In regards to concerns, some participants shared heart breaking stories of their experiences with health care providers who were not aware of FGC. One participant shared how her first visit to an OB/GYN doctor in a hospital shocked the doctor, who then invited fellow doctors and interns to look at her genitals. The participant stated that she was very embarrassed as a result, and thought that if the doctor had been aware of FGC then he would not have embarrassed her in that way. To think that after all the trauma this woman had already been through, that this doctor would add to that, is disheartening and wrong. Situations like that one have happened to countless women.

These conversations and sharing of personal stories sparked many ideas and proposals for what can be done. That goal being to develop factual, meaningful, and user friendly resources on FGC that are well informed by communities and tailored to specific audiences, like medical professionals. These educational resources were the main desire of women in attendance. For doctors that were not educated, many of the women wanted to have a written description of what occurred and what the cultural reasoning was for FGC, so that they would not have to relive the trauma of FGC in explaining it. The women also wanted parenting support, nutritional aid, and mental health support during the adjustment period in the United States. We have started facilitating parenting, nutritional and hygiene support groups for these women and other refugee clients in the community who have expressed interest through various in house programs in our agency. For example, our Social Adjustment Services program began holding parenting and hygiene support groups for clients needing these types of services.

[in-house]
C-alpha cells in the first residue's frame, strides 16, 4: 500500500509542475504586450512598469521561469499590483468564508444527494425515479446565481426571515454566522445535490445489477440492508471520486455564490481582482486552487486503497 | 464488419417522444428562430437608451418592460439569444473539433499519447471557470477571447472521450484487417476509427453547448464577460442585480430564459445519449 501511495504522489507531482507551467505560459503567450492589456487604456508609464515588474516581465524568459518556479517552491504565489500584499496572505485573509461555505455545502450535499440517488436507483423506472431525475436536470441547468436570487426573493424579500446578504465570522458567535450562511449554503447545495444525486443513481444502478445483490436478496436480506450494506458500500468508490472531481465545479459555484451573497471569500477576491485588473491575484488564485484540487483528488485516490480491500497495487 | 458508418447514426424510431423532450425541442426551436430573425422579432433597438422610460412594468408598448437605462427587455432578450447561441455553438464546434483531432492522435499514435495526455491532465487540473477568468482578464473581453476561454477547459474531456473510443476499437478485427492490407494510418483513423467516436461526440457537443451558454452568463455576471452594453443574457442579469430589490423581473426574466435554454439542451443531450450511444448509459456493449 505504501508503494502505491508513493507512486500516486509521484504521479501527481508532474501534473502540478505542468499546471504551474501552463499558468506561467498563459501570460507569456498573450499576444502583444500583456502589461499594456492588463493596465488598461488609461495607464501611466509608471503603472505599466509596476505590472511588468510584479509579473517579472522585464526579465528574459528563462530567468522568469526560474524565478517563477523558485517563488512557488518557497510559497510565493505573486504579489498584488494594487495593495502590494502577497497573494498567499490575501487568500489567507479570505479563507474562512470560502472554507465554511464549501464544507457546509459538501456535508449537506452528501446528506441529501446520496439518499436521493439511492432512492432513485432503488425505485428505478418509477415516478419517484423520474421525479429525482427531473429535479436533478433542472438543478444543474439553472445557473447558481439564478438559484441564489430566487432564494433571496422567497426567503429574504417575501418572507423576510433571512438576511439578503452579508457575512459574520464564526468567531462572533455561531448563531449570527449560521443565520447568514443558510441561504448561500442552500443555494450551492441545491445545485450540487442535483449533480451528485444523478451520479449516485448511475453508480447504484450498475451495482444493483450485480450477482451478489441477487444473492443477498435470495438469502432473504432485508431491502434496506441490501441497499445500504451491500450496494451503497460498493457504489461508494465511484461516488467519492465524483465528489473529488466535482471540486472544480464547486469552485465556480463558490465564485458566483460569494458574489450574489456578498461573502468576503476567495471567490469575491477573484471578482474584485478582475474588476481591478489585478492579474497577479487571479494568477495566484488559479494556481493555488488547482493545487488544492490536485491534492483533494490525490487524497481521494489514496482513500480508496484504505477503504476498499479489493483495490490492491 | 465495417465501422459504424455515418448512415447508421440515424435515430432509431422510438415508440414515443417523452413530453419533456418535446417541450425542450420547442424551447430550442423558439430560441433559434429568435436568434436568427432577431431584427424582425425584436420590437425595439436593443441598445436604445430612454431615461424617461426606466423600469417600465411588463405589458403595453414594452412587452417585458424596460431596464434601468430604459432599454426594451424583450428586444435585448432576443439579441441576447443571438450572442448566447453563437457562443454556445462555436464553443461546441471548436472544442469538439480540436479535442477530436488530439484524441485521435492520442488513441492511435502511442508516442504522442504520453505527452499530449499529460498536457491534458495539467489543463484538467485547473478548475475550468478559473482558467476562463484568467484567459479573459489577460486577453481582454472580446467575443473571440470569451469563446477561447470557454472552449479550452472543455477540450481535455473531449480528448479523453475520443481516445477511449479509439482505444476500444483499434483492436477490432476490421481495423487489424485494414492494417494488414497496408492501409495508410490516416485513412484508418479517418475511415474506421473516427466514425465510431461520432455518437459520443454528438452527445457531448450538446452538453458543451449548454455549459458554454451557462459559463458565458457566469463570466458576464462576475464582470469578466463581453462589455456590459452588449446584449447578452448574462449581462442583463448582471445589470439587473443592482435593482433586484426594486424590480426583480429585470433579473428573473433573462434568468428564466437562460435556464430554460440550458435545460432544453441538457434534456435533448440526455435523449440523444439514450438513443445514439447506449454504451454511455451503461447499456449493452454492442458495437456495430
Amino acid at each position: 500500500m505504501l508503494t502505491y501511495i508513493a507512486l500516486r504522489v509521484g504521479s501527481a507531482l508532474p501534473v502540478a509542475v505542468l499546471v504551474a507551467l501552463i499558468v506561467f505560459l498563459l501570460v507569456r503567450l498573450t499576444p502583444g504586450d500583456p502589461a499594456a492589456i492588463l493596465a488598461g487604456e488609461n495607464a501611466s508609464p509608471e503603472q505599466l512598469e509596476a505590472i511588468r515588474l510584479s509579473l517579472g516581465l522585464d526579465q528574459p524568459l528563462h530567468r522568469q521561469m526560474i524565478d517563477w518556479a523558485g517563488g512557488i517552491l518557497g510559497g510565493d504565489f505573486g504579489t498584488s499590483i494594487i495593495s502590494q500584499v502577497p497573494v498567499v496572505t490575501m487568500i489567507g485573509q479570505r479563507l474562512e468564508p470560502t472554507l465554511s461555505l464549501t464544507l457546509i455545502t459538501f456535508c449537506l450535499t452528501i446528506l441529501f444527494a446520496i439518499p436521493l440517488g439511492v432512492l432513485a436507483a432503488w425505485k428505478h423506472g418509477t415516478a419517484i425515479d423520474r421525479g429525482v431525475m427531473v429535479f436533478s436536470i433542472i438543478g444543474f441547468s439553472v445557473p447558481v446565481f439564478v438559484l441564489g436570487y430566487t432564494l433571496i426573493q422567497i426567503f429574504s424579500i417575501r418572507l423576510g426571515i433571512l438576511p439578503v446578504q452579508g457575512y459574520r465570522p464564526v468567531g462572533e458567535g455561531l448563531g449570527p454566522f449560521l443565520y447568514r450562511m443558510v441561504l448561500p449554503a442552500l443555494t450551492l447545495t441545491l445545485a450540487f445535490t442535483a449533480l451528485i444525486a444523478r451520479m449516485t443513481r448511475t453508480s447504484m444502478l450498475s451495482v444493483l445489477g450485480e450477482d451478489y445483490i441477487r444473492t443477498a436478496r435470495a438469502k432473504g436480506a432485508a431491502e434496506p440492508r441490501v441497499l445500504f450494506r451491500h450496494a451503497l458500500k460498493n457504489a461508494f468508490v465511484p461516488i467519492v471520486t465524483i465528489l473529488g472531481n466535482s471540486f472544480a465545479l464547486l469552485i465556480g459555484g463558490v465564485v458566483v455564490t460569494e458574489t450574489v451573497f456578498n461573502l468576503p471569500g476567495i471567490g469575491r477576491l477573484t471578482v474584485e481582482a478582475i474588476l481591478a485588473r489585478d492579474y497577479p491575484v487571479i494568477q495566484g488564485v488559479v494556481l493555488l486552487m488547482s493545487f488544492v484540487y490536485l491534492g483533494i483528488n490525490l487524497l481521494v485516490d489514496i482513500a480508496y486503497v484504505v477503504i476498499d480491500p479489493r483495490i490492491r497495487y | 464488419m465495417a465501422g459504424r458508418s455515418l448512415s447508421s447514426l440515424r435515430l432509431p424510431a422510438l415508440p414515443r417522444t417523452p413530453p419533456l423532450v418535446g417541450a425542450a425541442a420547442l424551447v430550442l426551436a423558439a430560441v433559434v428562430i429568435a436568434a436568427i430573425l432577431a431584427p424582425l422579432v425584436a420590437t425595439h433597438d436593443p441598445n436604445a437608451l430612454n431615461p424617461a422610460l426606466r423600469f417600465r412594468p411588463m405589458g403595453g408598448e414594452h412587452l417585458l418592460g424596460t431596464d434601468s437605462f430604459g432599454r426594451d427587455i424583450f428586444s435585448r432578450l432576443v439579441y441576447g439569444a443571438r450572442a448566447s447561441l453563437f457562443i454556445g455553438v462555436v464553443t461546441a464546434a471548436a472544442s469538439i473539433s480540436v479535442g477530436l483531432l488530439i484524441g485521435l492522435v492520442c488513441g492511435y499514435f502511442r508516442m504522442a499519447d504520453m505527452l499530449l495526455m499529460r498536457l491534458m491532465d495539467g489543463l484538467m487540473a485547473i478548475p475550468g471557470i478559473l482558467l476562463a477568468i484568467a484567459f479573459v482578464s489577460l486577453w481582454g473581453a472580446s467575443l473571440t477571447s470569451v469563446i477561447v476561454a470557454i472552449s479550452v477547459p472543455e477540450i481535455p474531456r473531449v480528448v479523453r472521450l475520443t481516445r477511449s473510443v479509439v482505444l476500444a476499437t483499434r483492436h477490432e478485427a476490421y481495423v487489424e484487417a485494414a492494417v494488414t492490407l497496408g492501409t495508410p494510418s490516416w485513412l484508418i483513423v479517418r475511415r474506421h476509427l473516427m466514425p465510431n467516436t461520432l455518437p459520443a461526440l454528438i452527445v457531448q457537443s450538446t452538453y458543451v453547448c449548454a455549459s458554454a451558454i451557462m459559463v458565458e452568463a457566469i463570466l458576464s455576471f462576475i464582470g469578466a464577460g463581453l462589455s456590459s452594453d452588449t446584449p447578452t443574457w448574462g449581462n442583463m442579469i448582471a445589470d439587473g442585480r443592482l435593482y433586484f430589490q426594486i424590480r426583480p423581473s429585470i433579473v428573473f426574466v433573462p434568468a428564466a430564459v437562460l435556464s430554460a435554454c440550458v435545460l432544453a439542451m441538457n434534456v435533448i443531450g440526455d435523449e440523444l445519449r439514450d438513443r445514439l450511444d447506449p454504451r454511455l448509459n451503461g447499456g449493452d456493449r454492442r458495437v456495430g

USCCB/MRS believes that, with well-developed resources combined with the trusted relationship these organizations have with refugee communities, FGC could be properly and sensitively addressed with refugee communities to work towards elimination of FGC. Better care could then be given to women who have already gone through the procedure, because health care professionals could be better informed on the issue. Many sites in the US have agreed to contribute to this project, including San Antonio. These sites, with their efforts, including conversation with refugee communities directly, will provide facts and material that can be used for creating resources.

The women are still talking about the convention and many were pleasantly surprised that this was becoming a broader issue that so many people wanted to be addressed in America. Thanks to the hard work of different communities and survivors of FGC, and their continued efforts in promoting conversation and advocating for women’s sexual rights, there is hope for change. The women in attendance were all passionate to help make change happen. They do not want to keep quiet on this issue nor should they.

For more information on FGC, visit: http://www.brycs.org/clearinghouse/highlighted-resources-on-female-genital-cutting.cfm

This month's guest blogger: Juliana Horn, Non-Projected Arrivals/Extended Care Services Director, Catholic Charities Archdiocese of San Antonio

Monday, December 4, 2017

Managing Trauma: Tips for Supporting Refugee Teens in Schools, Refugee Resettlement, & Other Contexts

As follow-up from today's webinar, please feel free to continue the discussion below!

This webinar builds off of BRYCS previous webinar on Understanding Trauma in Refugee Youth. Hugo Kamya, PhD, Professor and Fulbright Specialist Roster Scholar at the Simmons College School of Social and Lisa Fontes, PhD, Senior Lecturer at the University of Massachusetts encourage you to reflect on your work and relationships with refugee teens. Participants will learn about some of the dilemmas facing refugee teenagers, how to converse helpfully and meaningfully with refugee teens, as well as ways to intervene more effectively with refugee teens, their families, and schools.  http://brycs.org/webinars.cfm

Additional resources:

Blanco-Vega, C.O., Castro-Olivio, S.M., & Merrel, K.W., (2008). Sociocultural model for development and implementation of culturally specific interventions. Journal of Latinos and Education, 7(1),43-61.